• Now, some of the other elements the players want are doable. Broussard reports that they want increase on the mini-Mid-Level-Exception (MLE) which the owners have reportedly already softened on. The sign-and-trade for tax teams for the life of the deal is such a small deal affecting so few transactions that quite simply, not even these two collections of geniuses can blow up a deal for it. And the so-called "repeater tax" is a new enough concept to allow for some movement on both sides. If the max and QO elements are built to be face-savers, with the deal coming down to the MLE, sign-and-trade, and repeater tax, it's possible there could be enough room for movement. 
  • The last element Broussard reported was a higher MLE for non-tax teams than proposed, and a cap at 10 percent on the escrow payments. That's already a concession from the players, who last wanted an 8 percent cap. 10 percent was the reported target of the owners, so that should be doable. You know, like getting a deal back in July should have been doable. The MLE is likely a non-starter as well. 

Posted on: November 24, 2011 4:37 pm
Edited on: November 24, 2011 4:53 pm
 

Kessler benched for Quinn?

By Matt Moore 

Jeffrey Kessler has not been a friend in these negotiations. His acerbic, aggressive style has provoked the owners. There's no doubt that the owners set themselves up for that dynamic with their intractable, all-consuming maw of greed in these negotiations, but Kessler's approach has included an inappropriate comment and multiple rejections on principle of deals the union may have wanted to disccuss further or attempt to negotiate through.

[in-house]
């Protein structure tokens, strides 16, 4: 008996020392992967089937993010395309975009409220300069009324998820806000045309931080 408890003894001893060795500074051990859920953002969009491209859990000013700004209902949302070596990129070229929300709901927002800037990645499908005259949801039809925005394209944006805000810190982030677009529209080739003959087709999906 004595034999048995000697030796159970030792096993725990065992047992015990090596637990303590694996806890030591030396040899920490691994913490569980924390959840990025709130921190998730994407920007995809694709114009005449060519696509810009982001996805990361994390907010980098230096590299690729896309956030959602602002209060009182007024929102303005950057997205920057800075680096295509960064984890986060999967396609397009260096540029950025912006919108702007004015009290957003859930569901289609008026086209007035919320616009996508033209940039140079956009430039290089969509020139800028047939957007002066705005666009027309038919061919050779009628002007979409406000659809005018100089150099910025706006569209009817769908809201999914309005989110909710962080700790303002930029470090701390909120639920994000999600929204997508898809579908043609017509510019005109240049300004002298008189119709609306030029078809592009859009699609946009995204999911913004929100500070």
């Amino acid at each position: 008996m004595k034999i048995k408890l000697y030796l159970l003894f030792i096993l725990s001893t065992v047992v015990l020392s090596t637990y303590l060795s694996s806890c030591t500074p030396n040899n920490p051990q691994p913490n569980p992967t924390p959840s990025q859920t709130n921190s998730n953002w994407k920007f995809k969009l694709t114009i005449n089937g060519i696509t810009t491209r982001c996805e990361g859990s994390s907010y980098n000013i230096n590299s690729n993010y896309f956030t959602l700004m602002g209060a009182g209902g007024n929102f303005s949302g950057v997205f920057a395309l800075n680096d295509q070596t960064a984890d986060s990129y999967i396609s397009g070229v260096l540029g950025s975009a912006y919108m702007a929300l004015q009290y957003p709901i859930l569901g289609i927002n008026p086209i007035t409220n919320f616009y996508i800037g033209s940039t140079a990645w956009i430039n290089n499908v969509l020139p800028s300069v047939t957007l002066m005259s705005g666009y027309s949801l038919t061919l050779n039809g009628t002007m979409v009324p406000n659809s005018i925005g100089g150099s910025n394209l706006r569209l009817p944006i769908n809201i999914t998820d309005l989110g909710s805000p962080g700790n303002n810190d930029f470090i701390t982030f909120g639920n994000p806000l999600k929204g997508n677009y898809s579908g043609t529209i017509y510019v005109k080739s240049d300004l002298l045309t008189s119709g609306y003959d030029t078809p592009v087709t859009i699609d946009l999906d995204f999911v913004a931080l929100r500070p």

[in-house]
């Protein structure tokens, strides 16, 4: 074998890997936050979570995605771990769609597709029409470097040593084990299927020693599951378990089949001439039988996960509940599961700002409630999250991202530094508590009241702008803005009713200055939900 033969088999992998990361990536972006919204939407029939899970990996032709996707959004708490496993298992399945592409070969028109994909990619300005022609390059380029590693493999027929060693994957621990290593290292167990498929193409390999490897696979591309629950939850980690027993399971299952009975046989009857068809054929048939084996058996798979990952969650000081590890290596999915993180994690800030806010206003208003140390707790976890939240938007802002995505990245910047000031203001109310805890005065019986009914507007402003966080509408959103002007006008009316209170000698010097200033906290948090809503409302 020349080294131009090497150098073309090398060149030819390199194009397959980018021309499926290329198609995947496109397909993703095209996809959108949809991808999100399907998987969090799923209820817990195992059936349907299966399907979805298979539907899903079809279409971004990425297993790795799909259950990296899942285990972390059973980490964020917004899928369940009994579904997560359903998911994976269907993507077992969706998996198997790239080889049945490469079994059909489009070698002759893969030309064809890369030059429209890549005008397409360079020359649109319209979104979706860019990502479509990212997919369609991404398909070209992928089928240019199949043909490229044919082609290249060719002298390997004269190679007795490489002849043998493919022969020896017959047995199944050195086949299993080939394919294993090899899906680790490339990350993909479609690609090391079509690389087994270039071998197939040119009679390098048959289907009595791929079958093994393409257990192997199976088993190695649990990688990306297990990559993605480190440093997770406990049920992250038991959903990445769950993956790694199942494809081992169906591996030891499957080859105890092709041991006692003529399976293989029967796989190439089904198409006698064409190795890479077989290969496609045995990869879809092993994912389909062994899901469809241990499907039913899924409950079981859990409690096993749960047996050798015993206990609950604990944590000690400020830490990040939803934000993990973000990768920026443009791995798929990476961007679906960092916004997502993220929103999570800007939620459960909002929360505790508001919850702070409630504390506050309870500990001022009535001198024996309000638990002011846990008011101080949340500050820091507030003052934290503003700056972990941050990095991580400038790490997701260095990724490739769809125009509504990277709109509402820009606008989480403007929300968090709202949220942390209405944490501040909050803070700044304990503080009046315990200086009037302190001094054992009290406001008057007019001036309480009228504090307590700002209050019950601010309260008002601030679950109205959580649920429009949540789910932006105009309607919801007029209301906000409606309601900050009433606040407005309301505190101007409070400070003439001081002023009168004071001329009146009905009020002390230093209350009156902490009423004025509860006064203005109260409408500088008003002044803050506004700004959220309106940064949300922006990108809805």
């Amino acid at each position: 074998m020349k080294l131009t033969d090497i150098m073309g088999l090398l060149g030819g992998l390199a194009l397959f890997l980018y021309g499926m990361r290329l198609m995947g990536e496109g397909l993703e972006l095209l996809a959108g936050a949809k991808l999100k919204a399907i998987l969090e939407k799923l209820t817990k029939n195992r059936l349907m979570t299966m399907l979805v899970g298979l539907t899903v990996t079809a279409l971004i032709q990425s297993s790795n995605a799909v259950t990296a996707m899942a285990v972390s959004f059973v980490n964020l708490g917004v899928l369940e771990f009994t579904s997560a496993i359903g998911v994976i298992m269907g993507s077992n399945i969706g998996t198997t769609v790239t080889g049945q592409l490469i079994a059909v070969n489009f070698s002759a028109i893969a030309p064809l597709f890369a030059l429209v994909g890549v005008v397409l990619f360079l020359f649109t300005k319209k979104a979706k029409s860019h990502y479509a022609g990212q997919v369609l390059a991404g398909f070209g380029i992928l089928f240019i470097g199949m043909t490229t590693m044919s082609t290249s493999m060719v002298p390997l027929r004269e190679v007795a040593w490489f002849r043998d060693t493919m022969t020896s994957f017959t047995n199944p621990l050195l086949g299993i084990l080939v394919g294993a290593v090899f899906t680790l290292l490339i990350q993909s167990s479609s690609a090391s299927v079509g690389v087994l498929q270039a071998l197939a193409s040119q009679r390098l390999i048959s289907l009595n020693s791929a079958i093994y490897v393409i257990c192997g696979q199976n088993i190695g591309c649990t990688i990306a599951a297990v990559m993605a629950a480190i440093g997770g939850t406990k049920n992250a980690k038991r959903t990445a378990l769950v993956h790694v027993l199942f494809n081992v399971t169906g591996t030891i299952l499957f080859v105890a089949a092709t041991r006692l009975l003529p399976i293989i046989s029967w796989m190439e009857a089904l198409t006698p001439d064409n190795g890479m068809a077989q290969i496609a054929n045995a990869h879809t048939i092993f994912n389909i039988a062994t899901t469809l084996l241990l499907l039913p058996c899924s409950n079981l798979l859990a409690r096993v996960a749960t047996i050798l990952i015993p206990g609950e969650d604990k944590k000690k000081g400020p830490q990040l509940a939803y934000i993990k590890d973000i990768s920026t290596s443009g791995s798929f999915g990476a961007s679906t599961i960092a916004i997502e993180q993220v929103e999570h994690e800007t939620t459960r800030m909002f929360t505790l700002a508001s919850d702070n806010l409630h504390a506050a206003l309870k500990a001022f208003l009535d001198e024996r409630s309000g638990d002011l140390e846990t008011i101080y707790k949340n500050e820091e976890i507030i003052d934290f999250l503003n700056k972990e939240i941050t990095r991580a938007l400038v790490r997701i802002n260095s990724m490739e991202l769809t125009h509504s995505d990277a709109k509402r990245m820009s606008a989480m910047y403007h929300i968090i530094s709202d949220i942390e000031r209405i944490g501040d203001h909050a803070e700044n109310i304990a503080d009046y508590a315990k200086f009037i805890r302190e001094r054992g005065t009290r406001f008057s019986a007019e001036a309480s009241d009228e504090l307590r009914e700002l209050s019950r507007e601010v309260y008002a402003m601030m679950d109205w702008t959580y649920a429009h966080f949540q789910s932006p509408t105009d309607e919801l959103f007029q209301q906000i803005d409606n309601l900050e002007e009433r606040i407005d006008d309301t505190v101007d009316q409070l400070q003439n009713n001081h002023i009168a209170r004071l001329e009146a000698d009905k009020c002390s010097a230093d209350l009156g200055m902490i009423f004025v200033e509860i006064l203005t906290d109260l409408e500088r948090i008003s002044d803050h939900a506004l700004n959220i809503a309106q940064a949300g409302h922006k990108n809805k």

But his role in these talks could be changing. After Ken Berger of CBSSports.com first reported the involvement of Jim Quinn in negotiations as a back-channel facilitator for talks, the New York Times reports that his participation could coincide with a move for Kessler to the background.
In fact, Quinn was recently hired by Hunter to help complete the deal, according to a person who has spoken with Quinn. It appears that Quinn may have supplanted Jeff Kessler, the union’s pugnacious outside counsel, as the players’ lead negotiator.

Kessler has a contentious relationship with Stern and is viewed by some on the owners’ side as an impediment to a deal.
via N.B.A. and Players Resume Negotiations - NYTimes.com.

Beck stated on Twitter that Kessler hasn't been taken out, just that Quinn has a louder voice

One of the biggest issues in this ongoing disaster has been personalities and emotions becoming involved when it should be about business and logic. Kessler has been as much of an antagonist as anyone in these talks, even if he's been scapegoated some by the league. It's time for new people to be in charge of getting a resolution to try and avoid losing the season. The players have done their part, according to reports. Maybe it's time for the league to respond by sitting its hyper-aggressive owners down and keeping them from lunging across the table for every scrap.
 
 
 
 
The views expressed in this blog are solely those of the author and do not reflect the views of CBS Sports or CBSSports.com